Main Server and File Server hosted on Cloud

As shown above, the Motadata Central Patch Repository checks the Internet repeatedly to draw latest patch information from the third-party application websites and stores it. The local patch database regularly updates itself by pulling the updated patch information from the central repository.

The ServiceOps Main server, located in the cloud, synchronizes with the central repository. It periodically downloads the updates and vulnerabilities available in the database.

The scan will automatically determine which updates are needed on each client system, taking into account the operating system, build version, application, and update dependencies. Resulting to this, the missing patch details along with the respective severity for individual computer will be identified and installed into the database.

The entire process of information gathering, patch analysis, and publishing the latest vulnerability database occurs periodically. The updated patches are available for access once the Central Patch Repository and the ServiceOps Main server get synchronized. ServiceOps also supports manual sync for patch updates. Comprehensive views of Patch-wise Systems and System-wise patches with installation status can be viewed on the ServiceOps portal.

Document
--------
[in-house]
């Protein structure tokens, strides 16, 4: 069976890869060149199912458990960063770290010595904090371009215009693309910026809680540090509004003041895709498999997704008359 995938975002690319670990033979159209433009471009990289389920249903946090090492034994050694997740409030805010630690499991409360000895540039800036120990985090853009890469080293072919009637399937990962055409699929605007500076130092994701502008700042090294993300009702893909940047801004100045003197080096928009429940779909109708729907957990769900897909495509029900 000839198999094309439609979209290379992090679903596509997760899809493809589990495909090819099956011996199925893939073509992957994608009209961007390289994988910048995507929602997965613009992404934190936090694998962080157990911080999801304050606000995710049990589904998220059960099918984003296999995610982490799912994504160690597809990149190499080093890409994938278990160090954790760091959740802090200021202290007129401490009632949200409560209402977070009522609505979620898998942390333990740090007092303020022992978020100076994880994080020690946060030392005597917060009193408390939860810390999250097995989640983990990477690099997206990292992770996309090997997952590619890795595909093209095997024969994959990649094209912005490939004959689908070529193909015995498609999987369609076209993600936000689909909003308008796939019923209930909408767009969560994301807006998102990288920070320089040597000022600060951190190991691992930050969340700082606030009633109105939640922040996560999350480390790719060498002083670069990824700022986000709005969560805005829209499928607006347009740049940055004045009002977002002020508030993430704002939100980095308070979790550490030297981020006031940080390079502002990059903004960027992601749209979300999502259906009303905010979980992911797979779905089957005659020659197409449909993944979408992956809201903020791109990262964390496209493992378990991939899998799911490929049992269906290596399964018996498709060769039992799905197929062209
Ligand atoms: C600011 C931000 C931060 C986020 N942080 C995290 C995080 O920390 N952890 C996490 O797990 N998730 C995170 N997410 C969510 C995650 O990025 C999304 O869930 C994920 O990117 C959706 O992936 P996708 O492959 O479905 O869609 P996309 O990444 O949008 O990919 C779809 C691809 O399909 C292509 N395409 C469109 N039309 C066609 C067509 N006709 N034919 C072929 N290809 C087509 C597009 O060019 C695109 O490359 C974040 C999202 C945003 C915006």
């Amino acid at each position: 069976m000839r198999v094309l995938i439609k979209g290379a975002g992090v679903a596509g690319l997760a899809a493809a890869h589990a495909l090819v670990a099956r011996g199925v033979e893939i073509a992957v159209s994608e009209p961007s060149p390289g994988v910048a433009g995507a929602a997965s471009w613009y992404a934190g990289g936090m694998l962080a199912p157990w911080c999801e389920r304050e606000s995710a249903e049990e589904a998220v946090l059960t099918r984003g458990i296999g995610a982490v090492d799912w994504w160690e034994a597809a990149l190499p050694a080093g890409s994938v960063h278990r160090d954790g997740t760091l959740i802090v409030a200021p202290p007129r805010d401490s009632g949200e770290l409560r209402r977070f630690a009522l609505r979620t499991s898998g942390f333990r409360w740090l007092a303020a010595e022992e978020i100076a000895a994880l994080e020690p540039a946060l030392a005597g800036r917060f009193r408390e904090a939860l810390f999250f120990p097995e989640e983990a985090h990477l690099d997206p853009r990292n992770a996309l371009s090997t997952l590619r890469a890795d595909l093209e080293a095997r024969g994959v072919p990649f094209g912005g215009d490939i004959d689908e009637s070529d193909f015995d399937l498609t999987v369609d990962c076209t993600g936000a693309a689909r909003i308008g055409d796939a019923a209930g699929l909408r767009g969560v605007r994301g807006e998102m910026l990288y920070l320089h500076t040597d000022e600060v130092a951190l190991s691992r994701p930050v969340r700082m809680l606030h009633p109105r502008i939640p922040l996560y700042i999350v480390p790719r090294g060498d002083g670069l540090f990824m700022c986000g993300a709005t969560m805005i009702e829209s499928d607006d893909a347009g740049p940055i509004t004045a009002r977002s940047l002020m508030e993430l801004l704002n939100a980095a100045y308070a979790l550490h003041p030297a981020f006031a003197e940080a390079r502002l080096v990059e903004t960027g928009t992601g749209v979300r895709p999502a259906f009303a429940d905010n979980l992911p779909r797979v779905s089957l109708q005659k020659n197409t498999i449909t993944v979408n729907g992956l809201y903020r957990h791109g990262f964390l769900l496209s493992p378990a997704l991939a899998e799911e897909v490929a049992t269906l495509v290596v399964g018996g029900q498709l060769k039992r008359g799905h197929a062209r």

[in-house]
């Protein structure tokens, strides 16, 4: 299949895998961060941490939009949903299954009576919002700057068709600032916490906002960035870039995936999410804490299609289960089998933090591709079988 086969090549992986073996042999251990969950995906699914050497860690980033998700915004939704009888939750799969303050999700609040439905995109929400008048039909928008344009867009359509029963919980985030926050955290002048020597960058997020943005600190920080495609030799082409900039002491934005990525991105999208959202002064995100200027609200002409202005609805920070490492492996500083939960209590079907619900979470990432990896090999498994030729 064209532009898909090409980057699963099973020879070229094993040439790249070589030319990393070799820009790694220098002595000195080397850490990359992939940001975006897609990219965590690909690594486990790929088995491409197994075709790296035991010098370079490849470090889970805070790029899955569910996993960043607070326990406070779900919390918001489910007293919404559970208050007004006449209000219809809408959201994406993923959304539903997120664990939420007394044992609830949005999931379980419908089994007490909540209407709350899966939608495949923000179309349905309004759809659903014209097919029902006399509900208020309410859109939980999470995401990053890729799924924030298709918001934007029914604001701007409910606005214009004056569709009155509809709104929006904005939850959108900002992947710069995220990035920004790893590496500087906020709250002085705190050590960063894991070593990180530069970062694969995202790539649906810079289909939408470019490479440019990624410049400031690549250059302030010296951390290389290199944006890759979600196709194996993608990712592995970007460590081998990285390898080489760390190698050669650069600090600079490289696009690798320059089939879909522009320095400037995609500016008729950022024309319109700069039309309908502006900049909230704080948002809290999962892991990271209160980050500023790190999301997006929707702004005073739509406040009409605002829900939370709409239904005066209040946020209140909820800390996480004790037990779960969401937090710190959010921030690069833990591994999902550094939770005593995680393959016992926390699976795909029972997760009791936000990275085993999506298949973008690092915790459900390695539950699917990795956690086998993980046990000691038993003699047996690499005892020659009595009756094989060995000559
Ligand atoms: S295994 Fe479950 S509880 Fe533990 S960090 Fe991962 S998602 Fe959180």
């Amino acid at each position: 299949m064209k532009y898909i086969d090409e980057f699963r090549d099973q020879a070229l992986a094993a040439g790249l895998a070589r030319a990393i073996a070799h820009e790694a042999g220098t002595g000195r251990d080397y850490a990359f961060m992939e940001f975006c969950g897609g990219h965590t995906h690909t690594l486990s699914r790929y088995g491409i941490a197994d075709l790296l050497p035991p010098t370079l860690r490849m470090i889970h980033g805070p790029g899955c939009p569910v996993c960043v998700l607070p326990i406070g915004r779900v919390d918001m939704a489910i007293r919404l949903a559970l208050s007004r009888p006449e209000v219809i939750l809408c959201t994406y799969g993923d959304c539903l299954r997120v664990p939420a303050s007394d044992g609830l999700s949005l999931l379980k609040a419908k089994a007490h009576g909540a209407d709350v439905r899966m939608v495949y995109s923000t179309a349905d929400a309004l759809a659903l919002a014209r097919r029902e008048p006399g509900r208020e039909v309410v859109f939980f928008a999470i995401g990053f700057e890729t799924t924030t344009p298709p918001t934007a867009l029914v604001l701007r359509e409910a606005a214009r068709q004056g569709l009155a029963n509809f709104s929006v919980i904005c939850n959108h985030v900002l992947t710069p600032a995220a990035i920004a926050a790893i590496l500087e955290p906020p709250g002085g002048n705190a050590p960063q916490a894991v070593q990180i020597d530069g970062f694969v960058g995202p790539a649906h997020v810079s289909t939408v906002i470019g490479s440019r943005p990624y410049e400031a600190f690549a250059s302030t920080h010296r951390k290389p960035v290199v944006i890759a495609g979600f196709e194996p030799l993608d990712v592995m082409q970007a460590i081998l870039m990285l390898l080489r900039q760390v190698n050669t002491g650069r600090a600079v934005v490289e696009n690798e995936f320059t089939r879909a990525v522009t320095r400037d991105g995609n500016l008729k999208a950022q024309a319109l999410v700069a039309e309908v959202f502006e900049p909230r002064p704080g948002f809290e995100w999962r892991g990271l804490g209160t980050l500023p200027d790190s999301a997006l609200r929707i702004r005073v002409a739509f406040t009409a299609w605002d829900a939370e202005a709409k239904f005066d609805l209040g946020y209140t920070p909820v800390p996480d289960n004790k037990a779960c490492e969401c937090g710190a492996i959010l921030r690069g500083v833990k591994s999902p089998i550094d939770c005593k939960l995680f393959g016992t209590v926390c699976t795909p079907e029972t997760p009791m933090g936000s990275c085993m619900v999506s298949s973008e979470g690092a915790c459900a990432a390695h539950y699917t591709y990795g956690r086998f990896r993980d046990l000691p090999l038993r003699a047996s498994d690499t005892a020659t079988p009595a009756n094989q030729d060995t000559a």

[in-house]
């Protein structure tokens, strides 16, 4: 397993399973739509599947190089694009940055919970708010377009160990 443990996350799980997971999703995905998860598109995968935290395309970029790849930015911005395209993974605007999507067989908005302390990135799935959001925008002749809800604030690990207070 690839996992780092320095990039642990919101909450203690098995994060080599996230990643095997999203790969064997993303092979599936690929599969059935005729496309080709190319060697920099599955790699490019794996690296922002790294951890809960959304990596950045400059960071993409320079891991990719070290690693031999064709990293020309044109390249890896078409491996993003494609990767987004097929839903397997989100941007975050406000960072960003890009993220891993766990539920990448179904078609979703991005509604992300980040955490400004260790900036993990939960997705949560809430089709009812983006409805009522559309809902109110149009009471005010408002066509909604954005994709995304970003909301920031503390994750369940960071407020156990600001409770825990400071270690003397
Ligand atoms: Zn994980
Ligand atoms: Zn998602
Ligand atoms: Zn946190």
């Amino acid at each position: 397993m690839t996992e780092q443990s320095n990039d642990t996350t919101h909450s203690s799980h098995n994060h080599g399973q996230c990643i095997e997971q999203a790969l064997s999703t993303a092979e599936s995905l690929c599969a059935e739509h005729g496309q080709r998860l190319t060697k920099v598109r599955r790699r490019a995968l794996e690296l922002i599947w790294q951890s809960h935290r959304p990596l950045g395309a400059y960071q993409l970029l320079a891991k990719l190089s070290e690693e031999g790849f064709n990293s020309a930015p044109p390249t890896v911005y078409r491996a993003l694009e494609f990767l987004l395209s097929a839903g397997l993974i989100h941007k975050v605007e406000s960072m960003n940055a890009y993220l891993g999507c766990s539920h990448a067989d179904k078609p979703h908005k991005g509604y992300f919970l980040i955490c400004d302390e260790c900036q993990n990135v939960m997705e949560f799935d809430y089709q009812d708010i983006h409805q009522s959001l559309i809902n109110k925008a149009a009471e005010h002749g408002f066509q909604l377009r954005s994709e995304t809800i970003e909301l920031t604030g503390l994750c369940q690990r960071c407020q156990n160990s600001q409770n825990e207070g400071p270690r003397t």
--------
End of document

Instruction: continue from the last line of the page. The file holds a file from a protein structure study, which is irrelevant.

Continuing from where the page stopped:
After the missing and installed patches are listed, an approval is needed for updating the missing patches into the system. Approved patches are then downloaded from the third-party website on the File Server and stored in the cloud. These patches are then pushed on to the targeted systems for installation as per the deployment policy. Installed patches and service packs are verified and deployed on the systems. These can effectively generate reports for the purpose of monitoring and security compliance.

c. Remote Office

Remote Office
Remote Office

In the Remote Office setup, the Distribution Server is installed as a component. It synchronizes the missing patch details from the ServiceOps server and downloads the missing patches. The downloaded patches are further distributed to the clients for patch deployment. On completion of the successful deployment, the status is updated to the server.